// positive value int value an integer value, such as staringMileage or
// endingMileage can hold.

int startingMilage = decimalValue;
trace = string.Format("startingMilage = {0}", startingMilage.ToString());
Console.Out.WriteLine(trace);
// No Output: Compiler error "Cannot implicitly 
// convert type 'decimal' to 'int'. An explicit conversion 
// exists (are you missing a cast?)" is emitted by the C# 
// Compiler and should be displayed for the source code line
// in the Errors tab and pane inside Visual Studio, and in
// the Build section of the Output pane inside Visual Studio

startingMilage = (int) decimalValue;
trace = string.Format("startingMilage = {0}", startingMilage.ToString());
Console.Out.WriteLine(trace);

// Code compiles, CSC.Exe generates the .Exe file, but a special type
// of System.Exception derived class, an OverflowException is thrown
// with the following error message: "Value was either too large or 
// too small for an Int32".  The C# compiler can't check to see if 
// the assignment from a larger decimal value to a smaller integer 
// value can take place without error, but the .NET Runtime can and 
// does.  Since this is an "exceptional" or out of the ordinary error,
// the .NET Runtime environment, which executes your program, will let 
// you know of this error by theoring an OverflowException.  I think this
// is the equivalent of trying to pour a keg of beer in a one pint glass, 
// and the .NET Runtime is letting you know there's too much beer being 
// spilled and going to waste.

decimalValue = (decimal) int.MaxValue;
trace = string.Format("decimalValue = {0}", decimalValue.ToString());
Console.Out.WriteLine(trace);
// Output: decimalValue = 2147483647

//
// If the value in decimalValue is reduced to a value that is in
// the supported range or size of the int value, the .NET Runtime
// can automatically convert and adjust the value as needed as
// it's being stored and assigned in the startingMilage variable.
//
trace = 
string.Format("decimalValue <= int.MaxValue: {0} [{1}]",
    (decimalValue <= int.MaxValue).ToString(),
    (decimalValue <= int.MaxValue) ? "Yes" : "No");
Console.Out.WriteLine(trace);
// Output: decimalValue <= int.MaxValue: True [Yes]

startingMilage = (int) decimalValue;
trace = string.Format("startingMilage = {0}", startingMilage.ToString());
Console.Out.WriteLine(trace);
// Output: startingMilage = 2147483647

trace = 
string.Format("startingMilage == (int) decimalValue: {0} [{1}]",
    (startingMilage == (int) decimalValue).ToString(),
    (startingMilage == (int) decimalValue) ? "Yes" : "No");
Console.Out.WriteLine(trace);			  
// Output: startingMilage == (int) decimalValue: True [Yes]


If you're still wondering about casting values when assigning from one data value type to a different value data type, you might want to take a look at Chapter 4's section "Casting Call". Andrew and Jennifer do a far better job at explaining this than I can.


I think I understand. I didn't think the numeric up/down field was in decimal format -- I thought it was only whole numbers, so I didn't occur to me that I needed to cast it. Thanks.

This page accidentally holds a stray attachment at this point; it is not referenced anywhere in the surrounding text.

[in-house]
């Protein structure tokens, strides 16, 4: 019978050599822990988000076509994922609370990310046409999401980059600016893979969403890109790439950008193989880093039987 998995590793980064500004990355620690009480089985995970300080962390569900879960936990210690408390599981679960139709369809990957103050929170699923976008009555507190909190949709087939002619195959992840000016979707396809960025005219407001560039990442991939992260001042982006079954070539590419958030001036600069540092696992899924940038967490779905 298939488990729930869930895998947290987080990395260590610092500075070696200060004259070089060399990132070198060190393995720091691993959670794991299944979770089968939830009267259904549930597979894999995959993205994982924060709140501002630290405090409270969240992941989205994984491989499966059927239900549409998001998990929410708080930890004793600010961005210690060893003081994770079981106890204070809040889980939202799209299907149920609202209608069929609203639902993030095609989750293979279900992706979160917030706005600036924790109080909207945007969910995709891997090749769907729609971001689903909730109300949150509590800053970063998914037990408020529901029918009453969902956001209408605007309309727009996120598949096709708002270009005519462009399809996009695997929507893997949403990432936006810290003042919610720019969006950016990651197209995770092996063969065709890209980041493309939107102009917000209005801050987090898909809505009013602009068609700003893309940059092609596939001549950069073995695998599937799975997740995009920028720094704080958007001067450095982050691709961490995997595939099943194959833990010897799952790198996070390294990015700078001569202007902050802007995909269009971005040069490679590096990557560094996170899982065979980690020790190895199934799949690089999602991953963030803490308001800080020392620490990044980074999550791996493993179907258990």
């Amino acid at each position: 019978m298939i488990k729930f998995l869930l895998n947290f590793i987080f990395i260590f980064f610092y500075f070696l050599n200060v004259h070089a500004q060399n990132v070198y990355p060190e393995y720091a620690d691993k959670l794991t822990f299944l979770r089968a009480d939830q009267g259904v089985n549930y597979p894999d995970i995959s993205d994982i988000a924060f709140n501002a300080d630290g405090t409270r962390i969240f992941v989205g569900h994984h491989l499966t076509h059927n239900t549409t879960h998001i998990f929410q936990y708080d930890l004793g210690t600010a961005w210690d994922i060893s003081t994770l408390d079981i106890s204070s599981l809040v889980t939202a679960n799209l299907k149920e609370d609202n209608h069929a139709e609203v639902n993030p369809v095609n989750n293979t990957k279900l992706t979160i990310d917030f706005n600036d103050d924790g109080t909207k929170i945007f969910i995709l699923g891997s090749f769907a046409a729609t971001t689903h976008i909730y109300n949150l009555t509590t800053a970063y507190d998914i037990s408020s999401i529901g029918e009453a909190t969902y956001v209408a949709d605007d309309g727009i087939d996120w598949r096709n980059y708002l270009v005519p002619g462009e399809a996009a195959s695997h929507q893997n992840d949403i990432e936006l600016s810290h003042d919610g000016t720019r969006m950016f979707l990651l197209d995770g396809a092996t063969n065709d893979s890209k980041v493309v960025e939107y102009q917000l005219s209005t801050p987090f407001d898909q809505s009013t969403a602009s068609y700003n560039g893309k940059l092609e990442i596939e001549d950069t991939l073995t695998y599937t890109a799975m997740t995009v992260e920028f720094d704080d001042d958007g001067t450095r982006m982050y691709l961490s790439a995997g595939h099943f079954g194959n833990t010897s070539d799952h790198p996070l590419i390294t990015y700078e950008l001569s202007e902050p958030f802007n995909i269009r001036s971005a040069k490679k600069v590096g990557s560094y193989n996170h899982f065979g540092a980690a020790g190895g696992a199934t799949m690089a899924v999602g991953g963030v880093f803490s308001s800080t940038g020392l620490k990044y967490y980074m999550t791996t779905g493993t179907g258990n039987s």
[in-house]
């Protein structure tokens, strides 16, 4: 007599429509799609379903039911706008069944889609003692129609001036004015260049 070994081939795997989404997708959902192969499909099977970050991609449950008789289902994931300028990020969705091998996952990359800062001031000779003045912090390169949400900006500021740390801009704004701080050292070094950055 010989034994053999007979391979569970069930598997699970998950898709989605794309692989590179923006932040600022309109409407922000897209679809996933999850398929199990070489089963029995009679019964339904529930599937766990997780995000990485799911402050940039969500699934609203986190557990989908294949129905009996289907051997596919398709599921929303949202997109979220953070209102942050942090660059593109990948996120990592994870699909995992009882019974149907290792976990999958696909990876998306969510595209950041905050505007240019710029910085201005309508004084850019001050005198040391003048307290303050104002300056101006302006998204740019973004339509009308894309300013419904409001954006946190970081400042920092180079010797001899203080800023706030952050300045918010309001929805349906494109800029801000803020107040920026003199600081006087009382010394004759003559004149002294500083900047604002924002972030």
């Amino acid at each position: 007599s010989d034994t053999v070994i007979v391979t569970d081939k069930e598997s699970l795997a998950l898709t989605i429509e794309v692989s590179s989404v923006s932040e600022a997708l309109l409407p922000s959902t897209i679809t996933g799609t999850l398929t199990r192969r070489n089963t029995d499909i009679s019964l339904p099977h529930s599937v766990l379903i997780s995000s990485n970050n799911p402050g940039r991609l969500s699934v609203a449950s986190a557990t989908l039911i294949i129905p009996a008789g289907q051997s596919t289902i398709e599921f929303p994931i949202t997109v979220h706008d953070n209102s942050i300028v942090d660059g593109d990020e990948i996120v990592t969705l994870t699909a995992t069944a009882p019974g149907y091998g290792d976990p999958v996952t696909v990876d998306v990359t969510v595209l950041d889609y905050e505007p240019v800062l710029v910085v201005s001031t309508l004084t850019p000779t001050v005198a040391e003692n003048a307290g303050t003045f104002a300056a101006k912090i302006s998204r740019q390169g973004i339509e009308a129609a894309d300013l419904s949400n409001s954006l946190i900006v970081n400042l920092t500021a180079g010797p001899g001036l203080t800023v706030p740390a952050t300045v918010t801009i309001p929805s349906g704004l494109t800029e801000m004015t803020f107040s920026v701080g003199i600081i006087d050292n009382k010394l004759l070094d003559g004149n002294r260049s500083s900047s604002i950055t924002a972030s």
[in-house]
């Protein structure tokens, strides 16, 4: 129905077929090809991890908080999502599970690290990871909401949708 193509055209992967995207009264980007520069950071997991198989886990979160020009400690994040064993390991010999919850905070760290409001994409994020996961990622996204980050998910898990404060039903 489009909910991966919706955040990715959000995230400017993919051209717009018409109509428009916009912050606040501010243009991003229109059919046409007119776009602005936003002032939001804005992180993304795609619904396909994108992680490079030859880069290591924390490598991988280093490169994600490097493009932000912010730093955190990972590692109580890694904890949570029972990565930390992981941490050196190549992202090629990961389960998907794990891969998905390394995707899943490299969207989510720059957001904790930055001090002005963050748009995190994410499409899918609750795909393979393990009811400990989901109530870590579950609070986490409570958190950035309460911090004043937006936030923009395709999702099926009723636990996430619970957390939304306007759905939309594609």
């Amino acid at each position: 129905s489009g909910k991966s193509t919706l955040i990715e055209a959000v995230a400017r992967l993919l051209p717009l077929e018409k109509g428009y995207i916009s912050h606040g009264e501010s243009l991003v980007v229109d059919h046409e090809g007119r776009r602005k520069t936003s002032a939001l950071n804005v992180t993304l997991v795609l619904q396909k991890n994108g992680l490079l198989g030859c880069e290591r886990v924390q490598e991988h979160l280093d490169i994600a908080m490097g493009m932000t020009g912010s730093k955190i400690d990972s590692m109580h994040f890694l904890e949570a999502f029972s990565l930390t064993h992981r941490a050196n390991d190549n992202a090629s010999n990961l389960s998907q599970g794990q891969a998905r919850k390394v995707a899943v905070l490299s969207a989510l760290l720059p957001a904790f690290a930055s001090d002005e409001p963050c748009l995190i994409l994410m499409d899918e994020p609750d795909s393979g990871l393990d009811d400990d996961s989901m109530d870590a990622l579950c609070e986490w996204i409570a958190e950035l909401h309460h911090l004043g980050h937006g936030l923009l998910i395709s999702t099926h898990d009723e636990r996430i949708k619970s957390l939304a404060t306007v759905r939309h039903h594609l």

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#8 User is offline   Gildren 

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Posted 24 February 2014 - 01:25 PM

View PostAndrewStellman, on 23 February 2014 - 07:56 AM, said:

ClockEndGooner -- wow, that was a really thorough and complete answer. Thanks for posting it! :)

In case you want a short version:

#1. You need to cast numericUpDown1.Value to an int because the NumericUpDown control uses double values, and you need to cast them to ints in order to store them in an int variable like startingMileage. The (int) in the code sample is converting that value:

startingMileage = (int) numericUpDown1.Value;


Try removing the "(int)" from that line. If your code is typed in correctly, then removing the (int) will cause the build to fail with an error like this: "Cannot implicitly convert type 'decimal' to 'int'. An explicit conversion exists (are you missing a cast?)"

Ah, I didn't realize that the numeric Up/Down field was "double" (and not "decimal" like I previously thought). That makes more sense.


#2. Make sure your code matches the solution in the book. If you have something different that doesn't use (int) in exactly the same way as the solution, the behavior won't match.


The only thing radically different was I put
if (endingMileage >= startingMileage)
which shouldn't have effected it at all. Not sure why it did that, but it's probably not important.



#3. Yes, that's what's supposed to happen. The annotation pointing to the Display Miles button says to click the button after you've clicked Calculate. The milesTraveled field only gets updated when you click Calculate, so if you don't click it again the milesTraveled field won't get updated, and the Display Miles button will keep displaying it.

That's fine. If this app was for a real audience thought, I'd think we'd want both buttons to work independently, or it would confuse them. However, for this exercise it makes sense.


Take the time to really figure out what's going on here, and make sure you understand it. It will help you going forward.

Thanks for the clarifications. They help a lot!

I hope this helps!